I started writing a parser/renderer from scratch in .NET 2.0 and the built-in WebClient libraries. It would be fairly easy to read the data into a buffer and watch for the boundary to go by, and then use the System.Drawing libraries to read the JPEGs in and render them as came in. However, I figured that there might be a library out there that would already do the work for me. That's when I found Andrew Kirillov's CodeProject article on Motion Detection.

The MJPEG handling in Andrew's is actually secondary to his code. His .NET 1.1 project is a showcase for his motion detection algorithms that we'll talk about in a moment, but I was interested in his pluggable VideoSource implementation.

Andrew's Implementation

Andrew created an interface called IVideoSource. He includes a number of concrete implementations, one being MJPEGSourcem the one I needed.

Visual C#

public interface IVideoSource
  event CameraEventHandler NewFrame;
  string VideoSource{get; set;}
  string Login{get; set;}
  string Password{get; set;}
  int BytesReceived{get;}
  object UserData{get; set;}
  bool Running{get;}
  void Start();
  void SignalToStop();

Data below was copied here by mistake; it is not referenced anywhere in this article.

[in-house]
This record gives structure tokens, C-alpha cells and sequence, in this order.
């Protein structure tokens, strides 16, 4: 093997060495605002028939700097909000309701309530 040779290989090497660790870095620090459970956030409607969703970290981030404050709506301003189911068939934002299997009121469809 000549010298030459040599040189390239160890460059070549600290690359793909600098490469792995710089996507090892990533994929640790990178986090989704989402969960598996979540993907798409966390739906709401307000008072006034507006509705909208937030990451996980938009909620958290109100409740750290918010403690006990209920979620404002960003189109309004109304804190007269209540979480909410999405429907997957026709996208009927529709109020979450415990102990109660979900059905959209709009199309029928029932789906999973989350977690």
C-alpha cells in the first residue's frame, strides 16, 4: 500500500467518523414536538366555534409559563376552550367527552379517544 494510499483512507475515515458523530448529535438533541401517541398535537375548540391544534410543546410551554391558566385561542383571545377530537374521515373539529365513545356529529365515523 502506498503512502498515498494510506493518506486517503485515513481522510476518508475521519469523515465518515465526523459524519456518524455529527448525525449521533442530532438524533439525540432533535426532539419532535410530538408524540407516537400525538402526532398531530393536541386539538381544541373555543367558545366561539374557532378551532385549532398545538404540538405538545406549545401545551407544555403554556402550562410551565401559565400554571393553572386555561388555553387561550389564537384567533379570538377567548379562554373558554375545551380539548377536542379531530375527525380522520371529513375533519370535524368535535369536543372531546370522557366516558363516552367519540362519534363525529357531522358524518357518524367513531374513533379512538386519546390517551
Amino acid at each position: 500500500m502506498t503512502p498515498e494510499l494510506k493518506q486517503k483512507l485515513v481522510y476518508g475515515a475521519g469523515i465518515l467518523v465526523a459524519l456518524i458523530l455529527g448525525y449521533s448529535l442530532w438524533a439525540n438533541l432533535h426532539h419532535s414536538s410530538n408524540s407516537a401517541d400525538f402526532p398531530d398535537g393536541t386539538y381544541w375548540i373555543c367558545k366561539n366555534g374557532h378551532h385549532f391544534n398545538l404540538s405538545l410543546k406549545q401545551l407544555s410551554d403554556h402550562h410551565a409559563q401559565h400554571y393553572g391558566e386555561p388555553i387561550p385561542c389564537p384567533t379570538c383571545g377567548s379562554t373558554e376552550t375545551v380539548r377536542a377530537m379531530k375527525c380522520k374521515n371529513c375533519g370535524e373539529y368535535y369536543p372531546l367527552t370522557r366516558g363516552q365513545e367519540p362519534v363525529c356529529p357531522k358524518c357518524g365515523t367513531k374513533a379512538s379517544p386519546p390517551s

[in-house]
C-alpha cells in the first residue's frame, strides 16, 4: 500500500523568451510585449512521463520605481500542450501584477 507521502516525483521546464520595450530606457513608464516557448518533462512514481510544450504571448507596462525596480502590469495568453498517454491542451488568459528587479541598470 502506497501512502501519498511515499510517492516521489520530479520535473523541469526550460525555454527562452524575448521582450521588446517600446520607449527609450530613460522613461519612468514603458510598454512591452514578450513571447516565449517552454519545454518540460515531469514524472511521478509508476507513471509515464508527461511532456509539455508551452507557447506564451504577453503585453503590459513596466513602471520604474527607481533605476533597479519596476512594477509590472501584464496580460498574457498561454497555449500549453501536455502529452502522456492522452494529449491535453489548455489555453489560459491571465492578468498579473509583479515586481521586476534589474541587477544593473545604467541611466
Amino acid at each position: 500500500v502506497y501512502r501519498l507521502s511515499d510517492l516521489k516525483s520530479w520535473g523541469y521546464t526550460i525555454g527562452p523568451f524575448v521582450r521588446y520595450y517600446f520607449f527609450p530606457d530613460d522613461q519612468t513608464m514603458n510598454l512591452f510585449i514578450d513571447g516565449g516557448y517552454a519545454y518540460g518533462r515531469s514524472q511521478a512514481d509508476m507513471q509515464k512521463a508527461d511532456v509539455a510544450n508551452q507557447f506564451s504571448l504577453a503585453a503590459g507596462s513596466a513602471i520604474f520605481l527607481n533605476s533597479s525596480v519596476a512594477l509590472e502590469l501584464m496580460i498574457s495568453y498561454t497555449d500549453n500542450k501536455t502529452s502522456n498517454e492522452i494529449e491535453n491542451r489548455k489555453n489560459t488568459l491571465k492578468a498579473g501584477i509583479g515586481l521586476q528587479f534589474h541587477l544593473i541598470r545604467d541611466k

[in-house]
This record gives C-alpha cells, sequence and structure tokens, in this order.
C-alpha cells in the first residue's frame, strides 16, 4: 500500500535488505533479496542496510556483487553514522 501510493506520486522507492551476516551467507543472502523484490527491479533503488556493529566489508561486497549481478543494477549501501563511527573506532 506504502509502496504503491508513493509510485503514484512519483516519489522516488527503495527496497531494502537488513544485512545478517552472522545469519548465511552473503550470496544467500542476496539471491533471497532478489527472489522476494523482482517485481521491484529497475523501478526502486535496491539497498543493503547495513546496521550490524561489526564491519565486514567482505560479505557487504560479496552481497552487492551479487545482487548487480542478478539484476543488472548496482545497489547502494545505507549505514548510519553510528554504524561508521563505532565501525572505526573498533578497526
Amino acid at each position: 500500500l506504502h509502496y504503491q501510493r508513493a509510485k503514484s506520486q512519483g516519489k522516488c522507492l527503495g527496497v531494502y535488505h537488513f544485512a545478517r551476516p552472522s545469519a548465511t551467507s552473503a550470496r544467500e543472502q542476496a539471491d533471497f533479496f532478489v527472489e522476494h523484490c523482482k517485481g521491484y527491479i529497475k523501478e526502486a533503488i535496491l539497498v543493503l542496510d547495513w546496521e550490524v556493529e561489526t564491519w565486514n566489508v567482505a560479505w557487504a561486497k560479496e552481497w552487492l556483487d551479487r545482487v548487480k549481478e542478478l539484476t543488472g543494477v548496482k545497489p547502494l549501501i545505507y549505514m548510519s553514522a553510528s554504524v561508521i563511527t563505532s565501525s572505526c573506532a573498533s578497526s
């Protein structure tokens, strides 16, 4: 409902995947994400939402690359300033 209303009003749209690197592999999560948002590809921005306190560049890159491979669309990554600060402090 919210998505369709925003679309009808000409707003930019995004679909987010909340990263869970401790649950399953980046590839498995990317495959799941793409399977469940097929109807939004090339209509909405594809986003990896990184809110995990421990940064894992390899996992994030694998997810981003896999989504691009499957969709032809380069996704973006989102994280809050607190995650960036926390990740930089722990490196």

void WaitForStop();
  void Stop();

The most inspired aspect of Andrew's implementation, the one I wouldn't have thought of myself, is the CameraEventHandler.

Visual C#

public delegate void CameraEventHandler(object sender, CameraEventArgs e);
public class CameraEventArgs : EventArgs
  private System.Drawing.Bitmap bmp;
  public CameraEventArgs(System.Drawing.Bitmap bmp)
    this.bmp = bmp;
  public System.Drawing.Bitmap Bitmap
    get { return bmp; }


The VideoSource throws each frame it finds as bitmaps packaged within an event. This might seem inefficient at first glance, but remember that this event would likely not fire more than 30 times a second, more likely around 5-10 times a second. Additionally, he's throwing a reference to a bitmap, so it's not like copies of bitmaps are flying around the system. Using eventing in this manner not only makes for a clean interface and separation between an IVideoSource implementation and the form that chooses to render it, but it also allows Andrew to insert his post-processing filters and motion detection algorithm.

Working Around Quirks of the AIC250

I had hoped that I'd be able to plug the Motion application directly into the AIC250 camera's MJPEG source. That turned out to be wishful thinking. There weren't any problems with the MJPEG implementation in Andrew's code, but there were a few quirks in the AIC250's embedded Web Server's handling of authentication.

(Note the misspelled "Auther" (sic) HTTPHeader that tells us that Steven Wu wrote this Web Server that reports itself as Camera Web Server/1.0.)